The women of the Baby Boomer generation, the youngest of whom are turning 50 this year, haven’t been the first group who come to mind when thinking
about emerging entrepreneurs.
In fact, some marketers and investors make the mistake of believing that Women 50+ don’t want to work especially hard or are slightly out of sync with business trends. But here are the facts: at 50-65 years old, when many men are planning for retirement from full-time work and looking forward to taking on a less demanding vocation or spending time on a hobby, many women — often empty nesters – who have renewed energy for passions and interests are looking for something new to do in the business world.
The U.S. Small Business Administration reports a growing number of what it calls “Encore Entrepreneurs” – adults 50+ who are nearing retirement and exploring new opportunities. A large percentage of these are women.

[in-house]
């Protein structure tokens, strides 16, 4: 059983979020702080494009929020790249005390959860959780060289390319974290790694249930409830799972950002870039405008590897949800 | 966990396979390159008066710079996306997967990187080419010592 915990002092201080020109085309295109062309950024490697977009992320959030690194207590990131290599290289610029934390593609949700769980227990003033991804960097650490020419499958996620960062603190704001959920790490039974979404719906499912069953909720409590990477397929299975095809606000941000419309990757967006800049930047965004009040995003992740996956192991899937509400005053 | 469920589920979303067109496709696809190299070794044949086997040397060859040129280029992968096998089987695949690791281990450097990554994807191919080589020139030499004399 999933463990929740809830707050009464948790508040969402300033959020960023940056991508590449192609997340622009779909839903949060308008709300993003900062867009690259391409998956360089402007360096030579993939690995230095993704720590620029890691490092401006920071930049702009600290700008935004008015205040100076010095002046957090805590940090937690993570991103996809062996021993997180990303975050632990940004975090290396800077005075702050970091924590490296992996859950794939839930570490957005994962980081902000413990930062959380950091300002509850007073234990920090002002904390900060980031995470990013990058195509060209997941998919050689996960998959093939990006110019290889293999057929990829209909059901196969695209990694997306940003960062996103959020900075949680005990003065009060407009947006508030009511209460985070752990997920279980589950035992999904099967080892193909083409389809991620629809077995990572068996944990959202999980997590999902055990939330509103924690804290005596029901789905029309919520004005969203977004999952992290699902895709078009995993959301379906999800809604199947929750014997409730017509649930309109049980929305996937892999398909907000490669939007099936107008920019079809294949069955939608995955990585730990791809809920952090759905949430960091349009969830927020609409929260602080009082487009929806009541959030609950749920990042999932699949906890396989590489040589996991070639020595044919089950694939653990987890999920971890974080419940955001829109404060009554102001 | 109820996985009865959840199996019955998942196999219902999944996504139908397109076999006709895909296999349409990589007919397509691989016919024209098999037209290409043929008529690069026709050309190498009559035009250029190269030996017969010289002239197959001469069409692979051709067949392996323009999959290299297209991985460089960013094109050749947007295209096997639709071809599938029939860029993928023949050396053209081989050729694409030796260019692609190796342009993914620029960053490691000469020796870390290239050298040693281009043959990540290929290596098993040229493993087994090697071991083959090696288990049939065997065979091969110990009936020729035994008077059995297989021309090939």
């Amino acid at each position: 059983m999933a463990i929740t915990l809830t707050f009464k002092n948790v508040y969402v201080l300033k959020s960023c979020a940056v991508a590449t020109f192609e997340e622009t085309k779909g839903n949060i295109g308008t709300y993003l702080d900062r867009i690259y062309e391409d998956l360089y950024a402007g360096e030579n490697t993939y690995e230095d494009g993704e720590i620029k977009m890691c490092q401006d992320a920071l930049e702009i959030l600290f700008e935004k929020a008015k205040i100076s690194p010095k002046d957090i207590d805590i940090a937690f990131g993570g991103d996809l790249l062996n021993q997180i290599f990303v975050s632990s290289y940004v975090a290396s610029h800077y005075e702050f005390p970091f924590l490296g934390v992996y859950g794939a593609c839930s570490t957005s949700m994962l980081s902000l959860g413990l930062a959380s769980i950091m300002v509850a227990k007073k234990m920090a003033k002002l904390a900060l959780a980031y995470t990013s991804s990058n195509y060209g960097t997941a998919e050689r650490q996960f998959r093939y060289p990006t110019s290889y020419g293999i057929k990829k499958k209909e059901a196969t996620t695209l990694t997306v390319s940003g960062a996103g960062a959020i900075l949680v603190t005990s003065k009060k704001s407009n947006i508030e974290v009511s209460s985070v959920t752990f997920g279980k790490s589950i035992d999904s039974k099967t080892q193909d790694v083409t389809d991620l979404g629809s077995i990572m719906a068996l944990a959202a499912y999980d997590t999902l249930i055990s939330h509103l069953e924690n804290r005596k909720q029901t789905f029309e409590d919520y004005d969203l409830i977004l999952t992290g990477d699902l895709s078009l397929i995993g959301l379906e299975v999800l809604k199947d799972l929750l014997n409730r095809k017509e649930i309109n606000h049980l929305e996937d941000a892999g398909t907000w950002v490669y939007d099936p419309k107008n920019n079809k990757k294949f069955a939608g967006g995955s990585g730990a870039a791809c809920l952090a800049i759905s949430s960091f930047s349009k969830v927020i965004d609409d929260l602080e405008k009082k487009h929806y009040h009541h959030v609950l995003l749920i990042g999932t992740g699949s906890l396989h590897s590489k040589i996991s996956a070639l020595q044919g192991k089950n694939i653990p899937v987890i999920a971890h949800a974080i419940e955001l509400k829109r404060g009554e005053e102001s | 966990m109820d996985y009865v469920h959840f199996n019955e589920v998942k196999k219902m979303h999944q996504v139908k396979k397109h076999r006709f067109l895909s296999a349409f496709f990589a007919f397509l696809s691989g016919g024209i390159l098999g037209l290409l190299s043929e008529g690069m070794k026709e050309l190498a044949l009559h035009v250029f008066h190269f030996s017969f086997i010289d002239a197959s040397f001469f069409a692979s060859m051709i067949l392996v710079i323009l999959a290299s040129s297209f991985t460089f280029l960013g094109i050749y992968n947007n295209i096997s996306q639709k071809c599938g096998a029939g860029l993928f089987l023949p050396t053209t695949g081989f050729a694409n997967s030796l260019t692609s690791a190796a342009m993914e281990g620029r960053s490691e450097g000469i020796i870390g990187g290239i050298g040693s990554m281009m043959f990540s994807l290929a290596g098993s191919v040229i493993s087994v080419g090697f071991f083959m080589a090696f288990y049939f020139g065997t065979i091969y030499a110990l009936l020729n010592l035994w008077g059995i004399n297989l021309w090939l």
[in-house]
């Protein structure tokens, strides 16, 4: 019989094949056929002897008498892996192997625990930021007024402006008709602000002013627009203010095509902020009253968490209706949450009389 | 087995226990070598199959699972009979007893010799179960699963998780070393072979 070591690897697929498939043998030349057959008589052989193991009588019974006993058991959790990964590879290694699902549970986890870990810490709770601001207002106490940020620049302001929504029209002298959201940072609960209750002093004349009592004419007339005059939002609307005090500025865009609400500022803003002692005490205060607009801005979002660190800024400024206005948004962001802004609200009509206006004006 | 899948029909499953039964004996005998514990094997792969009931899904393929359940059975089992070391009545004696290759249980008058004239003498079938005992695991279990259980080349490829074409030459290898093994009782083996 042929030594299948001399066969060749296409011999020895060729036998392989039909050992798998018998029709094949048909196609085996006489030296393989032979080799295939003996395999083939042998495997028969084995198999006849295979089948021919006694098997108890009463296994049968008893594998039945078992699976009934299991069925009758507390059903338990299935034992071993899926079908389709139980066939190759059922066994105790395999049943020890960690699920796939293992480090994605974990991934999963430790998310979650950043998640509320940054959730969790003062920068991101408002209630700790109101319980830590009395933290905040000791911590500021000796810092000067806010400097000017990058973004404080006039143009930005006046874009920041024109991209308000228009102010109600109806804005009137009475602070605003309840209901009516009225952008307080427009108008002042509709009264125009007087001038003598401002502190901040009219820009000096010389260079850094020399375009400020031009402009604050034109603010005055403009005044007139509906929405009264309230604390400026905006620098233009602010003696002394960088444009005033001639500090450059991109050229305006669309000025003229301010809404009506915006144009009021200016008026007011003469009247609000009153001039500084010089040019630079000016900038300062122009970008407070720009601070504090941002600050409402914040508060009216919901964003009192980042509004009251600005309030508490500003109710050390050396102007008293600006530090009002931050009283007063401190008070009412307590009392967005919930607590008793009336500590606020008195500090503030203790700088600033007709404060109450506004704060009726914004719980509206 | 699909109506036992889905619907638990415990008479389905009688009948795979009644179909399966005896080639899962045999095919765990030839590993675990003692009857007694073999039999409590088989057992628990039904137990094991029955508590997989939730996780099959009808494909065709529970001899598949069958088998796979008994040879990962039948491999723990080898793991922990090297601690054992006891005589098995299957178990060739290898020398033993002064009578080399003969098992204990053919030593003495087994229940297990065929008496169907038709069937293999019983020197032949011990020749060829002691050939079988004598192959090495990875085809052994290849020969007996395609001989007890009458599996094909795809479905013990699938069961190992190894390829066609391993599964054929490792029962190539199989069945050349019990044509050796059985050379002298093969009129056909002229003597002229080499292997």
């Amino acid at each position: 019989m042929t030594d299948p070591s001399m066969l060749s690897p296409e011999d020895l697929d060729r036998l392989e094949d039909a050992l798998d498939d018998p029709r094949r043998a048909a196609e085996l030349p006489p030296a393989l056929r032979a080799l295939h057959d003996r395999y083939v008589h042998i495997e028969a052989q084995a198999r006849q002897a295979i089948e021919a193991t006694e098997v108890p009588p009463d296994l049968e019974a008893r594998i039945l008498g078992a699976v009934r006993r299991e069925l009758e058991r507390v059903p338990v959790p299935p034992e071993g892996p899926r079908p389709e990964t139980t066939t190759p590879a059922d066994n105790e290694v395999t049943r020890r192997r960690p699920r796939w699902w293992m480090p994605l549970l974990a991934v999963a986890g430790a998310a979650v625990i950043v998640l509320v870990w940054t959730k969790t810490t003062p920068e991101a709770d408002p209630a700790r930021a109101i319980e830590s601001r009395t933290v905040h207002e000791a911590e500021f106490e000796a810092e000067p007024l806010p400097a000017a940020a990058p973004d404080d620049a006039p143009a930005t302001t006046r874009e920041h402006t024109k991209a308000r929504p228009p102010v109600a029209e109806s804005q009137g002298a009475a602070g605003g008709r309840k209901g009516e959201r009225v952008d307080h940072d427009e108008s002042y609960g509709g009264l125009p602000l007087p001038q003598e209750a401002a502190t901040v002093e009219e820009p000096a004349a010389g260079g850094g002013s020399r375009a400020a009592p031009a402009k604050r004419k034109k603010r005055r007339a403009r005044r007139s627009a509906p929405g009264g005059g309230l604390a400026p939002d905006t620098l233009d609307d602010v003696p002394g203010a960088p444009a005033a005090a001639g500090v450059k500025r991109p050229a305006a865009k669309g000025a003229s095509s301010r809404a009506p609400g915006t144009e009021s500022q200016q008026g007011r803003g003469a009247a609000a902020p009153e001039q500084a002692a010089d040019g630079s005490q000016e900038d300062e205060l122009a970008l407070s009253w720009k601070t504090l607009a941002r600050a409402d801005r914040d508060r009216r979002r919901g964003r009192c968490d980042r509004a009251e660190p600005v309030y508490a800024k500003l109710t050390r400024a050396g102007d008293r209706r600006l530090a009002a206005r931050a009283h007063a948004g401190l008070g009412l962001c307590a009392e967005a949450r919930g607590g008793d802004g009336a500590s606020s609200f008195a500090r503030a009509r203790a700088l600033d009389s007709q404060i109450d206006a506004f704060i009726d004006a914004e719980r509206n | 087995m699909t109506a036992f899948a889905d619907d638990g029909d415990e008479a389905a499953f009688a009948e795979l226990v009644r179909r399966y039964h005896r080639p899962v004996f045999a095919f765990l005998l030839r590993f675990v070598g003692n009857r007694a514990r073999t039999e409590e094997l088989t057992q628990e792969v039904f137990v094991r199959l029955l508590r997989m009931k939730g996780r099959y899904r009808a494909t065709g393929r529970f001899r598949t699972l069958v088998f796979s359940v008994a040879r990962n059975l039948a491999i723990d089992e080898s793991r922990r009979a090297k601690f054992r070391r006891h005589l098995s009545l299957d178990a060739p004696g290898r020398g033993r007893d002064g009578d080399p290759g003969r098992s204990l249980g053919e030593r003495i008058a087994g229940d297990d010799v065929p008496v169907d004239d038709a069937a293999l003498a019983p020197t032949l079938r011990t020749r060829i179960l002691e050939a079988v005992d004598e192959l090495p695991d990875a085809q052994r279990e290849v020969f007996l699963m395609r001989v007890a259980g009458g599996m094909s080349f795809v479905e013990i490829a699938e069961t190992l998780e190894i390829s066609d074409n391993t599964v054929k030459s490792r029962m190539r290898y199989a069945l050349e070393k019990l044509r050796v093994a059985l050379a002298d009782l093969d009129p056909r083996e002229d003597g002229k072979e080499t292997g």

These Boomer women – many of whom had scaled back or sidelined their business careers to focus on raising children and running households — are waking up to renewed energy and interests; and they are polishing up their skills to pour into a new business.
This is great news for marketers in sectors such as Office Supplies, Business Technology, Distance Learning, Financial Services and a host of other product and service categories. Brands that understand the unique values of this newly emergent cohort of entrepreneurial Women 50+ and act decisively to deliver messages and solutions that it values will discover that The Age of Aging presents many such opportunities for fast growth.
The rise of women as entrepreneurs is a shot in the arm for the overall economy, too. According to The Anita Borg Institute for Women and Technology, increased workplace and management diversity leads to more creative products and teams … which in turn leads to healthier businesses that employ more people. Women have emerged as a key driver of this diversity.
There is an “Old Rush” to new businesses led by women; and marketers should pay close attention now. The youngest Baby Boomers turn 50 this year and they are healthier, wealthier and more optimistically entrepreneurial than any previous generation. They are just getting started, again.